Friday, February 23, 2018

The Hobbit {my favorite book}

You'd be surprised how many times I get asked what my favorite book is. It's on blog tour signups, it's quizzes in my online groups, it's just random questions. I usually have a hard time picking a favorite, but not with books. There's always one I can give as an answer: 

The Hobbit by J.R.R. Tolkien 

The first time I walked into a hole in the ground, I was five. Maybe six. My dad read it aloud to me and my four brothers, and I was hooked for life. 

See, I was a fearful little girl. I wanted to be brave and important and save the world, but I got scared by the shadows in my closet and bright lights and by people talking too loudly around me. 

I learned about being wild from the boys I grew up with. They challenged me to jump off cliffs (literally), to climb trees (I am terrible at it), to run all out and not be scared of tripping and falling (I still have scars on my knees). They encouraged me to take a couple steps and throw myself out, trusting to the water to catch me and cradle me. 

But there were some things they couldn't do. 

They couldn't teach me not to be afraid of the darkness. 

They couldn't teach me about the dragons I would have to face. 

We were only little kids, after all. They didn't know about those things either.

Later - much later - I learned far too much more about fear. I learned about the monsters that lurked, not under my bed or in my closet, but inside my mind. I learned about grief. I learned about being ripped apart. I learned about being wrong. I learned about being hurt. I learned about death.

I learned all that and more, and I almost lost myself in the middle of it.

By that point, The Hobbit movies were being filmed and everyone in my family was buzzing with excitement. I got out my book from the bottom of the stack on my bedside table - even during the time when I didn't read it every six months, it never quite made it to the shelves - and I read it again.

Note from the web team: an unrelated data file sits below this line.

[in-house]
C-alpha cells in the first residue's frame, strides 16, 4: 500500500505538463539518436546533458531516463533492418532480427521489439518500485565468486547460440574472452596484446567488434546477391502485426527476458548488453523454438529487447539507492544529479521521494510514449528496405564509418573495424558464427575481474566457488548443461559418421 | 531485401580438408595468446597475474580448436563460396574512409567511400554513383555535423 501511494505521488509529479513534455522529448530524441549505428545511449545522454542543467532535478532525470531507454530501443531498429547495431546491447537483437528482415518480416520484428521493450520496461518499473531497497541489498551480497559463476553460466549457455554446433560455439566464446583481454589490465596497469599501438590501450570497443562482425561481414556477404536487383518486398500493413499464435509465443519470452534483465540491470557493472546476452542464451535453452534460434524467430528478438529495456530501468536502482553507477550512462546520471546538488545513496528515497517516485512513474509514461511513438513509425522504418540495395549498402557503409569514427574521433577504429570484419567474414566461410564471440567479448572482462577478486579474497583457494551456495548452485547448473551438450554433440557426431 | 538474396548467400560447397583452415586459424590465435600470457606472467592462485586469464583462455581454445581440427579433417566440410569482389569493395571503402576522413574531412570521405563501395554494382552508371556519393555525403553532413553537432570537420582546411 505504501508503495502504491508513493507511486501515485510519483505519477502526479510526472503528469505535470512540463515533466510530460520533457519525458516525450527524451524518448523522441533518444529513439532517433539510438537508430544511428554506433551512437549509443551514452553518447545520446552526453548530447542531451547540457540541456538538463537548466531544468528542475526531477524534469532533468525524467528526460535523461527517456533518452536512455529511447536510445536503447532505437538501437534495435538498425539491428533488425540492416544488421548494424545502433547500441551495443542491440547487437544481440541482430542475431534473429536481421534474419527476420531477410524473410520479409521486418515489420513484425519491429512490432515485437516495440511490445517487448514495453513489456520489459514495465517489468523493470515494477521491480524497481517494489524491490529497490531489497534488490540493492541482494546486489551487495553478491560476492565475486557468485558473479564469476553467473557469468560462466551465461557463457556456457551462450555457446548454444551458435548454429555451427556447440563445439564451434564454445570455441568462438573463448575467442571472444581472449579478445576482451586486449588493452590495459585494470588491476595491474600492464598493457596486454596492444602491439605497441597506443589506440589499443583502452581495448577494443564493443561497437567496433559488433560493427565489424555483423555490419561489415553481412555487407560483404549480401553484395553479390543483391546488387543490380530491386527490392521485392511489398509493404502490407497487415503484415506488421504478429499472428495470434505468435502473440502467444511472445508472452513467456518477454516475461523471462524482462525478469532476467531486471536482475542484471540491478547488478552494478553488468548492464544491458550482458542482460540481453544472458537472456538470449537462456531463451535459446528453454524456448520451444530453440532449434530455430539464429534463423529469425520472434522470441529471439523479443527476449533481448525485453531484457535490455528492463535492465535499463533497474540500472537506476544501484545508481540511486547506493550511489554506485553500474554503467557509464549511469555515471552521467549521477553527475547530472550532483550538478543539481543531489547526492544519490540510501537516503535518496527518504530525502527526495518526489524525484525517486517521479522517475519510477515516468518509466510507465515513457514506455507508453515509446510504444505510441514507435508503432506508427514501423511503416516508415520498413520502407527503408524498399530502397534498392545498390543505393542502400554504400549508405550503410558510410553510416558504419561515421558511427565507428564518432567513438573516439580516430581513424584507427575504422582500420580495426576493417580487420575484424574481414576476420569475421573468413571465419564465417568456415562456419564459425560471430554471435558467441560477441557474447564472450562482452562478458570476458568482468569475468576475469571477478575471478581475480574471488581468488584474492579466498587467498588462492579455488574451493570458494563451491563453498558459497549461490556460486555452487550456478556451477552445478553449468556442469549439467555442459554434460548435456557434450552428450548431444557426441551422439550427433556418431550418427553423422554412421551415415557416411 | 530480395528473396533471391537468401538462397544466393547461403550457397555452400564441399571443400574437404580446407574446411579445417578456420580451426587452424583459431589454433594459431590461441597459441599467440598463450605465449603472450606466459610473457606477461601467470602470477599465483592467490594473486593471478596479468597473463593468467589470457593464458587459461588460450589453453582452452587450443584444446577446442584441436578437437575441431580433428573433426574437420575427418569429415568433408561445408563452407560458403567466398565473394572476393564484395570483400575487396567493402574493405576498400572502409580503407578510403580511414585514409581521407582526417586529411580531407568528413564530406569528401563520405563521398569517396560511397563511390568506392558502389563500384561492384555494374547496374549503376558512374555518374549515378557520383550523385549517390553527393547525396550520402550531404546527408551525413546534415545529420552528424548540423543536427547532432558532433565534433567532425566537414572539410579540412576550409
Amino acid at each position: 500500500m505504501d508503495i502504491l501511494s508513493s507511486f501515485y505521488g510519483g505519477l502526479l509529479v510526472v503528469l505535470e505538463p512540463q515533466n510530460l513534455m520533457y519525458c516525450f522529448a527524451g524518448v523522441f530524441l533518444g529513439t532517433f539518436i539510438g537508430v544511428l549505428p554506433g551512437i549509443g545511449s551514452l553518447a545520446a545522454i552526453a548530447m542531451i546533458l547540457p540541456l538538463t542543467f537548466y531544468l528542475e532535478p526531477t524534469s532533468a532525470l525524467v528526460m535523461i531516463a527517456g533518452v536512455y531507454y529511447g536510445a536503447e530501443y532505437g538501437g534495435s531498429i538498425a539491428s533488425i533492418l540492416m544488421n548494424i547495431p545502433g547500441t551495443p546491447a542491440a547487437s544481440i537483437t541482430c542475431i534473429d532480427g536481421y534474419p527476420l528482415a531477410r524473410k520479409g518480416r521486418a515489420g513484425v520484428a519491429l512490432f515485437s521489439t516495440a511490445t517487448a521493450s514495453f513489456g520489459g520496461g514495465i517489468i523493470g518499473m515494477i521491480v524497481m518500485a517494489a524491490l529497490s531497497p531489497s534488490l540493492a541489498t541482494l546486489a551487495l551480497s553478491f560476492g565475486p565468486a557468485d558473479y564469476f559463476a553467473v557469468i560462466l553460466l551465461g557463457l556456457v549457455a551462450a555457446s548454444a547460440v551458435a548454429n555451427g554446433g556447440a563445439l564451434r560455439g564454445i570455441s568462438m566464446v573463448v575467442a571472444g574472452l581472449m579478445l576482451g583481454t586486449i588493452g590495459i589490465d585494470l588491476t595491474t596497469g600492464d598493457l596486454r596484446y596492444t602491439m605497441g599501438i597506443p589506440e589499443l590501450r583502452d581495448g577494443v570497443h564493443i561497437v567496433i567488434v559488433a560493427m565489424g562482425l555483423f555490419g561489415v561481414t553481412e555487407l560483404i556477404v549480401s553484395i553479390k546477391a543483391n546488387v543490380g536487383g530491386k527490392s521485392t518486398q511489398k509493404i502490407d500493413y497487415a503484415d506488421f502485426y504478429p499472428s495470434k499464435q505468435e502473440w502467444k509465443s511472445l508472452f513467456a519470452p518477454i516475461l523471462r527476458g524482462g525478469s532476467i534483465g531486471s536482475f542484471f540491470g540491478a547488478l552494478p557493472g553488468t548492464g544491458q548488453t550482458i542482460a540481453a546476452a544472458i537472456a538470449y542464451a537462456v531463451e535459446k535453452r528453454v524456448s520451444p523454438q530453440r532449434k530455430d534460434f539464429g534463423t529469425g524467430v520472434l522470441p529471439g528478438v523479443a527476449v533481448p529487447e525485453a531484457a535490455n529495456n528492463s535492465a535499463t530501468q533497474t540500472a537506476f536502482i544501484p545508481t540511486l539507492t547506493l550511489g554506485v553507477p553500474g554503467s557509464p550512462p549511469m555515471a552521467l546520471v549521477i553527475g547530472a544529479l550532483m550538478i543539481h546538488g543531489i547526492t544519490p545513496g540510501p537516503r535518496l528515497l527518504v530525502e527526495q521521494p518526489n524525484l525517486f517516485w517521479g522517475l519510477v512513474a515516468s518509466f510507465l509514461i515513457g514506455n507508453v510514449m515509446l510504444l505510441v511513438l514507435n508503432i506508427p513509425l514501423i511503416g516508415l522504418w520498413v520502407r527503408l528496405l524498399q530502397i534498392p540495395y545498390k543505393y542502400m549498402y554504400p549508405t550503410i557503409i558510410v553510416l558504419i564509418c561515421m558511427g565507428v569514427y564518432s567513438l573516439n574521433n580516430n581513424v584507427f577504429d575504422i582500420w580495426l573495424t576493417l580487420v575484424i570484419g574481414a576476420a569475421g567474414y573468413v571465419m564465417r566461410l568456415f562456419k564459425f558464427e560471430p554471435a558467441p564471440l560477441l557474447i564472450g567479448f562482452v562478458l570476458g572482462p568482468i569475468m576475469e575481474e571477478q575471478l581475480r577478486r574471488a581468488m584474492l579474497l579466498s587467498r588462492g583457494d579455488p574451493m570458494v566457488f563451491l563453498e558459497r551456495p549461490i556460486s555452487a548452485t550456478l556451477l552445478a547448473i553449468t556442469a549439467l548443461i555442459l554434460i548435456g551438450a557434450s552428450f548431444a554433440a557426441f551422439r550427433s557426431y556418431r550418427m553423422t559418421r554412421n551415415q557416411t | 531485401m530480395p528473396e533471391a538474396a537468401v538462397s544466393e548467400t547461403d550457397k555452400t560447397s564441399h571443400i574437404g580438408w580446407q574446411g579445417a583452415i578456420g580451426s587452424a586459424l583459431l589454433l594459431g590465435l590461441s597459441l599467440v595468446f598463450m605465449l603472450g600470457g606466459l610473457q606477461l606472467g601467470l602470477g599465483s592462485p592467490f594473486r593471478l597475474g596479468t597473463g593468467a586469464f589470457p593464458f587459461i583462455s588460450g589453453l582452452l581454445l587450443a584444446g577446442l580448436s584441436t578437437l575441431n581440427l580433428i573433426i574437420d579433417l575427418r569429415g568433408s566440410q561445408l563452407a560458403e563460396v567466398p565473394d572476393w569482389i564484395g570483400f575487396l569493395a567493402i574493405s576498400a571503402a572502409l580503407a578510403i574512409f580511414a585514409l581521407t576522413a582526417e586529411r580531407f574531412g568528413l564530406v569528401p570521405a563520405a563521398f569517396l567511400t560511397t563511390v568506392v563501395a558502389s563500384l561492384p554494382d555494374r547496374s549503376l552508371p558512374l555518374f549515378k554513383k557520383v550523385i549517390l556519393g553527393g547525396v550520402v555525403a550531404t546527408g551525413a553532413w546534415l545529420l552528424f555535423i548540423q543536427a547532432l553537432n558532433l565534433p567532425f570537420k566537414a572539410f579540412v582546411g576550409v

I found myself inside the pages. I was Thorin. brave and loyal and proud. Too proud. I was Smaug, my own monster. I was Smeagol, clutching to things I couldn't keep. Most importantly, I was Bilbo, small and afraid and unimportant.

But I learned something, and the movies helped me see it clearer.

I learned that even the small, seemingly unimportant ones are needed. I learned that sometimes what the world needs is a little more home. Sometimes it needs another pocket handkerchief.

The beauty of The Hobbit is that Bilbo doesn't try to be Thorin or Gandalf or Beorn. Bilbo is simply himself, and that is enough. He becomes, over the course of the story, a better version of himself... but he is still himself. He is a hobbit. He likes his books and his armchair and clean handkerchiefs. Tea is at four.

Image: Pinterest

I learned more about being from reading or listening to The Hobbit approximately 200 times in the last fifteen years than I ever learned in church or listening to sermons or preachers. I learned more about life, my own and life in general, from this little book than I have from almost anywhere else. I sometimes think this book saved my life. I don't really know, but I do know that it has shaped me in ways I wouldn't have thought possible.

I love C. S. Lewis's quote on stories for children because it sums up my relationship with The Hobbit so well:

Image: Pinterest

So if you ask me what my favorite book is, I might tell you the title of one I just finished... I might protest at having to pick favorites and how difficult the entire concept is... I might rattle off a list that's three miles long... or I might tell you The Hobbit.